Friday, March 18, 2011

Clothes That Don't Fit Anybody Anymore, #2


Back in September 2009 I wrote about cleaning out my mother's house after her passing and my frustration with her inability to throw anything away. I actually found a box of clothes in the the garage labeled "clothes that don't fit anybody anymore". Now I've seen the reality show "Hoarders" and it was a revelation to me. To have a name for this.....condition. Mama was a hoarder and she couldn't help it. Just to know how many people there are out there dealing with this has made me feel better.

Now it's almost two years later and I am still trying to get the house cleaned out. Some other family members continued to live in the house because they had nowhere to go. Turned out they were hoarders too. I finally got everyone out in September last year then I broke my wrist and was unable to do anything, now the weather is nice and I'm back at it helped by my wonderful daughter without whom I couldn't do it. Hoping to get the house up for sale (finally) in a month or so.

This whole thing has made me take a long, hard look at myself. I mean I collect things too. But how much is too much and when do you cross the line between collector and hoarder. Do you not realize what's happening? When I was a child Mama was an immaculate housekeeper. At the end you couldn't walk through her house. So I've been destashing and selling tons of interesting little stuff on Etsy and taking tons of ordinary stuff to the thrift store to be recycled. I feel the need for an uncluttered life.

Here's something I found today when we were cleaning.

It's my grandmother's purse. And it's stuffed with ephemera of ordinary life in the 1930s - receipts and driver's licenses and wage statements and here's where Grandpa bought a mule in 1936 for $240 which seems like a lot of money in the thirties seeing as he paid $75 for his car. It's trivial and fascinating at the same time. And now as the eldest I am the keeper of the purse.

11 comments:

Wanda @ Just Vintage said...

$240 for mule. Now ain't that sumthin'? Those mules were important! Had to have them to plow the garden. I think it's so cool that nobody threw those papers and things away.

I'm sorry you're having to go through all this. My mother wasn't quite a hoarder, but she went to a lot of yard sales. Her thing was appliances and office supplies. She'd get a toaster or iron or can opener or whatever that she loved and buy every other one she saw just in case the first one broke. She'd have a spare. So when Daddy remarried, the new wife said all that junk had to go. We took away truck load after truckload. Had several sales and I made a good bit of money on eBay.

Honey at 2805 said...

What an interesting story & a treasure of a purse.

Thanks for following me. Stop back by to sign up for my Giveaway!

Patsy said...

Wanda, my mother's problem started with yard sales and thrift stores. Clothes were her obsession. For her, for the grandchildren; then it became just anything that caught her eye. I've sold a lot of it but i didn't make much or I would be paying someone to finish cleaning.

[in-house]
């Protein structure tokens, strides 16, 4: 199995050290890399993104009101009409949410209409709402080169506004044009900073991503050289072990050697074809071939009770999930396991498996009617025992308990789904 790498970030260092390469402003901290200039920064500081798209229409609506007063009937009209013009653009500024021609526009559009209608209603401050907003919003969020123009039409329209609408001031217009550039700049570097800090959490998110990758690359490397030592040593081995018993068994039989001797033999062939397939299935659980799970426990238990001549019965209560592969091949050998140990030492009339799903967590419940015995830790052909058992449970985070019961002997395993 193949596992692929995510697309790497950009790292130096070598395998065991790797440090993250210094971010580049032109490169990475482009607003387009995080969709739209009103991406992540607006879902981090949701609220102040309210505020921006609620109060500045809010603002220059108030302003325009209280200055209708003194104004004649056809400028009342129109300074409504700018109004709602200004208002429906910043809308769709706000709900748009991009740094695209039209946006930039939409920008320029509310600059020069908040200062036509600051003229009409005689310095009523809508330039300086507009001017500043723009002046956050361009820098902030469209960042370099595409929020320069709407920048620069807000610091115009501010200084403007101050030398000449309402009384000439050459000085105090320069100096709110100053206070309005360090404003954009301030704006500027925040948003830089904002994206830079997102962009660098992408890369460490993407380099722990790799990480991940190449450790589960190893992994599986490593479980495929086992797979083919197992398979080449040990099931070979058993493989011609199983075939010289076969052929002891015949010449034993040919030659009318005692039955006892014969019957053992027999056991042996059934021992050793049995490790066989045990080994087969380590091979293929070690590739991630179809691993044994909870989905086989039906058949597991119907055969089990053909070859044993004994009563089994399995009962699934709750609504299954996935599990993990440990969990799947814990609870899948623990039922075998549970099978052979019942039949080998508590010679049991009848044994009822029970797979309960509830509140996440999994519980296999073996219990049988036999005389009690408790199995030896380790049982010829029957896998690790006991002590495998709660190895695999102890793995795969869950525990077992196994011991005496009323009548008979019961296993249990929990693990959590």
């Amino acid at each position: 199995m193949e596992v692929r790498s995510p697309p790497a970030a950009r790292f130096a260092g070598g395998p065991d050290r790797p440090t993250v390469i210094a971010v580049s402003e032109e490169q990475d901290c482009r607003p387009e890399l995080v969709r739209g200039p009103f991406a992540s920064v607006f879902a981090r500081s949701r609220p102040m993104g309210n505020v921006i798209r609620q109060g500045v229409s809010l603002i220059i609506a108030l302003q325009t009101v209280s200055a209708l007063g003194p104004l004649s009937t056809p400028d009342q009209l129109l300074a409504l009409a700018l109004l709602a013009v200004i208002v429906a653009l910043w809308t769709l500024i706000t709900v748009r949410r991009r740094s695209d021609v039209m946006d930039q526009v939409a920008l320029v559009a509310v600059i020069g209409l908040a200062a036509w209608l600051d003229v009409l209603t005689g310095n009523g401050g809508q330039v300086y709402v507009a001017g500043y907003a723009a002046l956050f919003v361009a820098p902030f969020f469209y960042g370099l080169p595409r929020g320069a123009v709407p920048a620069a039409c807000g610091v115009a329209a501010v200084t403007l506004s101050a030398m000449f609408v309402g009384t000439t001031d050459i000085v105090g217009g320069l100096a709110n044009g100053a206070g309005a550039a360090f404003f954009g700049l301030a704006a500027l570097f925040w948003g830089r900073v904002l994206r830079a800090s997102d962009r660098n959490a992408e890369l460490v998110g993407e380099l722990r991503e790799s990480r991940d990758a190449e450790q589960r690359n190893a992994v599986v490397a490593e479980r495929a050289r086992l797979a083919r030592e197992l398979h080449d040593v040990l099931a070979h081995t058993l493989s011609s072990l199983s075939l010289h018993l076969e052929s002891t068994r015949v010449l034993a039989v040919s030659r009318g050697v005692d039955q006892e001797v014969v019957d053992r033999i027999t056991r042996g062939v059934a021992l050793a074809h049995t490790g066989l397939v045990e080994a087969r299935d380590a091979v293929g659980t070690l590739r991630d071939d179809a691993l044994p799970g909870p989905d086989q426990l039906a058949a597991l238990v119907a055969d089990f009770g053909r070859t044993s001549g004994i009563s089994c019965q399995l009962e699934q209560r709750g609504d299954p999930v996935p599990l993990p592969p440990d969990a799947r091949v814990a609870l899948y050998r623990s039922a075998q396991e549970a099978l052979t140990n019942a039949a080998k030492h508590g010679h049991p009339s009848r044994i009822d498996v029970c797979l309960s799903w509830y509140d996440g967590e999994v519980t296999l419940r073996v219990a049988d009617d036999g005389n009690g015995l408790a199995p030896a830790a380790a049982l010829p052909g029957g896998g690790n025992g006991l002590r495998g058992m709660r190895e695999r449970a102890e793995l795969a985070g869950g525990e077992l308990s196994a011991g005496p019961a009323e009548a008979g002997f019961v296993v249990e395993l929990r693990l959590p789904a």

Honey, thank you for your comment and for following me! I will go sign up tonight.

Melony at Whimsy Daisy! said...

You have an WONDERFUL blog! I'm so glad I ran across it. I found you on the Etsy Vintage Team page and am so glad I hopped on over. You write beautifully and it's so interesting. I will have to come back later and read more. I SO don't want to turn into a hoarder myself. It seems in my family my Maw-Maw and my mother just seemed to find another storage building to put things in and I am trying to resist that urge myself by just enjoying looking at things but not having to OWN it all.

Patsy said...

Melony, that is exactly why I opened an etsy store. It does seem to be a family trait.

Rebecca said...

The contents of the purse are so interesting-I have a hard time getting rid of items too-but I'm getting better!

Rosie said...

How lucky to find that purse with all her paperwork. My parents were the opposite. They kept nothing. zilch. I grew up in a house with a basement with nothing in it. Great for roller skating in the winter. I wish now I could have gone through lots of stuff to find old treasures. Just think of it as treasure hunting!

(Queenmothermamaw) Peggy said...

Had the same thing with my mom's situation. Now I look around our home and think oh no, someday our children will have to do that. I truly have tried to keep clothes taken away and things out to thrift shops. Your post is so sweet and the purse is a prize VTT. Thanks for sharing.
QMM

LV said...

I enjoyed visiting you and reading your hoarder story. I know some people just like this. In fact, I hate saying it, one is in my family. She keeps everything as she might need it later on. I am not sue what the proper word is for someone like this, except maybe they have a compulsive disorder. I may need to dust or mop more, but my house will never be cluttered. I probably throw away too much. I definitely feel it is a sickness.

Carrie at In the Hammock Blog said...

What a great story, all the little pieces of paper tell a great story too.

http://inthehammockvintage.blogspot.com

Patsy said...

Thank you everyone for visiting. I believe hoarding is an obsessive compulsive disorder. It's very sad because it drives other people away. No one wants to visit because of the mess and no one wants to talk about it because they're embarrassed. And what few treasures I found didn't make up for the bags and bags of cool whip containers and mayonnaise jars I had to haul off.

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